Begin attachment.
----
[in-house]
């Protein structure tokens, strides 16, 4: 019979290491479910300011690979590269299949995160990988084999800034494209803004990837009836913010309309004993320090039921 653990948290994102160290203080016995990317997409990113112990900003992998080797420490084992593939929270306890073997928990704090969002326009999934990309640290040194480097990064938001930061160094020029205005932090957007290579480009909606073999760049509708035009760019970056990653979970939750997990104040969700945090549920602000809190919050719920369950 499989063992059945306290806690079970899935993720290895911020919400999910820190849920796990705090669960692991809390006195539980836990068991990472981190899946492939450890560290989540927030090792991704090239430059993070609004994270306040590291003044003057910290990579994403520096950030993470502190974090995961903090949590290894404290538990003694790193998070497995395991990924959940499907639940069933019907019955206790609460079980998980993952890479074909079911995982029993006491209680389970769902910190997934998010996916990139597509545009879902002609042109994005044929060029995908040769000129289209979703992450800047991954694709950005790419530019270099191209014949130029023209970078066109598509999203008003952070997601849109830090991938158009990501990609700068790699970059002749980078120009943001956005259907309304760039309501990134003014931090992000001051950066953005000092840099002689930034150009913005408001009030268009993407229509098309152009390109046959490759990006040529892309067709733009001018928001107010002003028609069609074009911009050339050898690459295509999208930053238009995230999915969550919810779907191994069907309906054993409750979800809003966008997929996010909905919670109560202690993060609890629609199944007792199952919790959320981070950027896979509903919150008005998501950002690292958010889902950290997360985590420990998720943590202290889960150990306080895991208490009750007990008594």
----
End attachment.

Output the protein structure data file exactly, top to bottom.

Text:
[in-house]
């Protein structure tokens, strides 16, 4: 019979290491479910300011690979590269299949995160990988084999800034494209803004990837009836913010309309004993320090039921 653990948290994102160290203080016995990317997409990113112990900003992998080797420490084992593939929270306890073997928990704090969002326009999934990309640290040194480097990064938001930061160094020029205005932090957007290579480009909606073999760049509708035009760019970056990653979970939750997990104040969700945090549920602000809190919050719920369950 499989063992059945306290806690079970899935993720290895911020919400999910820190849920796990705090669960692991809390006195539980836990068991990472981190899946492939450890560290989540927030090792991704090239430059993070609004994270306040590291003044003057910290990579994403520096950030993470502190974090995961903090949590290894404290538990003694790193998070497995395991990924959940499907639940069933019907019955206790609460079980998980993952890479074909079911995982029993006491209680389970769902910190997934998010996916990139597509545009879902002609042109994005044929060029995908040769000129289209979703992450800047991954694709950005790419530019270099191209014949130029023209970078066109598509999203008003952070997601849109830090991938158009990501990609700068790699970059002749980078120009943001956005259907309304760039309501990134003014931090992000001051950066953005000092840099002689930034150009913005408001009030268009993407229509098309152009390109046959490759990006040529892309067709733009001018928001107010002003028609069609074009911009050339050898690459295509999208930053238009995230999915969550919810779907191994069907309906054993409750979800809003966008997929996010909905919670109560202690993060609890629609199944007792199952919790959320981070950027896979509903919150008005998501950002690292958010889902950290997360985590420990998720943590202290889960150990306080895991208490009750007990008594």